Home > Training

How to scale down your workouts

For the days when you want to put in the work but you need a little slack

We all have days when we’ve got a speed session on the program but for whatever reason, we’re just not feeling it. Maybe you didn’t get much sleep last night or maybe you’ve had a long and exhausting day at work — regardless of the reason, your motivation is at an all-time low. One way to handle times like this, when you don’t want to bail on the workout but you’re having trouble mustering the drive to do it, is to scale down the workout to help you over whatever mental or physical barrier is standing in your way.

RELATED: 4 running workouts to do when you’re short on time

When to scale down the workout, and when not to

Before we go any further, we want to emphasize that there are times when lightening your workout makes sense, and times when you’re better off skipping it altogether. If you’re experiencing any kind of pain or discomfort, for example, you should take the day off and see a physiotherapist or other sports medicine practitioner to find out what’s going on. If you notice you’re constantly lacking the energy for a harder run, you may want to consider if you’re overtraining, underfuelling or experiencing burnout. In each case, you may need to take a bit of time off and get to the bottom of your chronic fatigue and lack of recovery.

How to scale down your workout

Once in a while, though, modifying your workout to be a bit shorter or easier may be the best solution. A poor night’s sleep, high-heat conditions or even a lack of time are all good reasons to scale down your workout, and there are multiple ways to do this:

Shorten it

If you’ve got 10x400m on the schedule, simply cut it back to eight or even six intervals. While you don’t want to do this all the time, this is an easy way to fit your workout in when you’re short on time.

Give yourself more rest

There are days when your workout calls for one or two minutes of rest between intervals, but you may need more, to keep hitting your goal pace. The same goes for tempo runs — if you’ve got a 20-minute tempo in the plan, break it up to 2×10 minutes or even 4×5 minutes with some rest in between. Again, you don’t want to do this all the time, but once in a while when you’re not feeling great, it’s a good option to still put in the work in a way that you can handle.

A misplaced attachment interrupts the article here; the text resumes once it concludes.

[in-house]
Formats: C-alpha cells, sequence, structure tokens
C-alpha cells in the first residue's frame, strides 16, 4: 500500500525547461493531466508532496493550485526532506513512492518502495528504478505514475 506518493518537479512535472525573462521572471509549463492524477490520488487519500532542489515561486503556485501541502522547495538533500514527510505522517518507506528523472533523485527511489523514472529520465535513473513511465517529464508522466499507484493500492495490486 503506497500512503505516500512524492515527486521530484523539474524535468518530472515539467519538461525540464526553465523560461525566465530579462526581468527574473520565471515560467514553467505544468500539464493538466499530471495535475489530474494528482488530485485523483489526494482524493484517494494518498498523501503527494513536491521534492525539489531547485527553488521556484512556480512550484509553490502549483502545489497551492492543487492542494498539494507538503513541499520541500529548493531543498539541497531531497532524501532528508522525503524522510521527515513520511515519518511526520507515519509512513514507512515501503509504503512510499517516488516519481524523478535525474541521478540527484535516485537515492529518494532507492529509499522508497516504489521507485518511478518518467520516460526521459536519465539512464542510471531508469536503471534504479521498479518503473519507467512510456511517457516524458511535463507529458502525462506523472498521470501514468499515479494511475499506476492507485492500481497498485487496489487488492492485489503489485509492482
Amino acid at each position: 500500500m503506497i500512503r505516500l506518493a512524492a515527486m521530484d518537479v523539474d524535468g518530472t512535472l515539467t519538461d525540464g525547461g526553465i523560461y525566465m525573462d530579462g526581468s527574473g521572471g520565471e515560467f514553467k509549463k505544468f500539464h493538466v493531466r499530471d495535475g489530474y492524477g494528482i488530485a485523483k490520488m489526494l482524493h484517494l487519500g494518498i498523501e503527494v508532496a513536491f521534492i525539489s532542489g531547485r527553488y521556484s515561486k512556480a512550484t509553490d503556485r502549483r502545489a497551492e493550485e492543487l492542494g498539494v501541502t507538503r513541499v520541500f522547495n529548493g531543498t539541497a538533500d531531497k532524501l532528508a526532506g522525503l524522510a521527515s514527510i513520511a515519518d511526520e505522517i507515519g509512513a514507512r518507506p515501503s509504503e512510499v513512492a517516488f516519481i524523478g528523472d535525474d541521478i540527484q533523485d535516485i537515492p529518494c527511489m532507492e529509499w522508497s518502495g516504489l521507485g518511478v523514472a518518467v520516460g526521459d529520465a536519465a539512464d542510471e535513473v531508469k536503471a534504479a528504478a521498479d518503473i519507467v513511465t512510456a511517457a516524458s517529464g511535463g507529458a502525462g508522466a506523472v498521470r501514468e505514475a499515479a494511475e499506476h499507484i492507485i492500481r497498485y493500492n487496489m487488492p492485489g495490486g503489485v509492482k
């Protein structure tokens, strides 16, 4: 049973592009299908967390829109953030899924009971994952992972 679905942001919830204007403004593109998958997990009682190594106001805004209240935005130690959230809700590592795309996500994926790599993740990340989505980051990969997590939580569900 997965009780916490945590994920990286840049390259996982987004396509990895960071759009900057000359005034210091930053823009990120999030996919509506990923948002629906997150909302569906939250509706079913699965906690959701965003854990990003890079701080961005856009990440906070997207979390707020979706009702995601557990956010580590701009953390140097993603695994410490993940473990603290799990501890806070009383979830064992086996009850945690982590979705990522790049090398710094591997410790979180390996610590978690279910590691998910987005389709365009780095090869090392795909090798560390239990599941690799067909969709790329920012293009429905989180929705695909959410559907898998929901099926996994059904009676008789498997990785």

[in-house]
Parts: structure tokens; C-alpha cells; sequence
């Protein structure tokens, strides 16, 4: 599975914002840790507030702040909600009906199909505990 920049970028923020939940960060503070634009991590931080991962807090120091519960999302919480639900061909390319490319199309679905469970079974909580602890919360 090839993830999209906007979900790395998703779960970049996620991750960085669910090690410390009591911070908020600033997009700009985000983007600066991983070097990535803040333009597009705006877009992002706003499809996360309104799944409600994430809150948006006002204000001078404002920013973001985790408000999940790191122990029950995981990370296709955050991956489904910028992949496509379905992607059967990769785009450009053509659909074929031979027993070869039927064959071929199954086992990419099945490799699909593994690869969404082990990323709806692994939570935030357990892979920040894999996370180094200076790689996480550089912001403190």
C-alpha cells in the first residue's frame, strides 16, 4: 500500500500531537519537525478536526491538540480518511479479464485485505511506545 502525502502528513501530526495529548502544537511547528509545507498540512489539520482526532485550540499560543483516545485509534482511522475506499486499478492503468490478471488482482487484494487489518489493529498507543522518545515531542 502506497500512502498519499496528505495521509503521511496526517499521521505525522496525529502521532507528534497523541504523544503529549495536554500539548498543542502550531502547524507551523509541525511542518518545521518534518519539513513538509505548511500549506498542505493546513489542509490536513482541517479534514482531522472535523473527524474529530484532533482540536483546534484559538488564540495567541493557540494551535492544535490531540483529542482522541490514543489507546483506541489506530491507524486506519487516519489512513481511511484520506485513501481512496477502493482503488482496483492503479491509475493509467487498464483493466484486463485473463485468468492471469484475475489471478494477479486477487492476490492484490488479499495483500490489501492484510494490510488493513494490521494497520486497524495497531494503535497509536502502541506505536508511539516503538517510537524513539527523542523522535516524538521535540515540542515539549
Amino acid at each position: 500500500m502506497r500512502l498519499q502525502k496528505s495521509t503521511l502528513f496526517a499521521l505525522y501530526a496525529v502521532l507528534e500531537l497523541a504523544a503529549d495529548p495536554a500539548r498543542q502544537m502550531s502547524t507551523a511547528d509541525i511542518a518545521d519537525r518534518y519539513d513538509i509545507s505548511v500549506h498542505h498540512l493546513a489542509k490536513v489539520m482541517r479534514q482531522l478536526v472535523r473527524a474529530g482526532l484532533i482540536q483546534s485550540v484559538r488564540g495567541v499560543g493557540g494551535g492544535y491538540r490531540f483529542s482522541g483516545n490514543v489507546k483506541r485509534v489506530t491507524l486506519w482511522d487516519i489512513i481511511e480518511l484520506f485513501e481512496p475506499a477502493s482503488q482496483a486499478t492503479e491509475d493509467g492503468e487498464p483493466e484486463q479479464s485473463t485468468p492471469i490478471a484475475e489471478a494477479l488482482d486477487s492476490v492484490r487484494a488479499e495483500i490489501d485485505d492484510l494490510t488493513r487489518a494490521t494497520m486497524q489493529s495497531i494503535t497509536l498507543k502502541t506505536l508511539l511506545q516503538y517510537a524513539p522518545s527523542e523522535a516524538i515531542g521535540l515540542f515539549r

Adjust the pace

It can be disappointing when you can’t hit your goal pace during a workout, but sometimes the best thing you can do is go easy on yourself, adjust your expectations and slow the pace to something that’s more manageable. As long as you’re still challenging yourself, you’ll still get some training effect, even if it’s not quite what you were hoping for.

Adjust the frequency

If you find you’re often unmotivated to do speedwork, or you’re struggling to hit your goal paces, take a look at your weekly training schedule and ask yourself if you have too much speedwork in your program. Try for a week or two dropping down to just one speed session per week, or stretch your training week out to 10 days from the traditional seven. A little bit of extra time between workouts may be all that’s required for you to have renewed excitement for your workouts.

RELATED: Why recovery is key to performance

Keep in mind that once in a while, it’s OK to skip a workout, even if you’re not injured or you have tons of time. Sometimes, our bodies and our minds need a break from hard training to regain motivation to get back at it. For most runners, hiring a coach who can help them know when and how much to adjust their workouts and when to rest is the best way to navigate the ups and downs of training.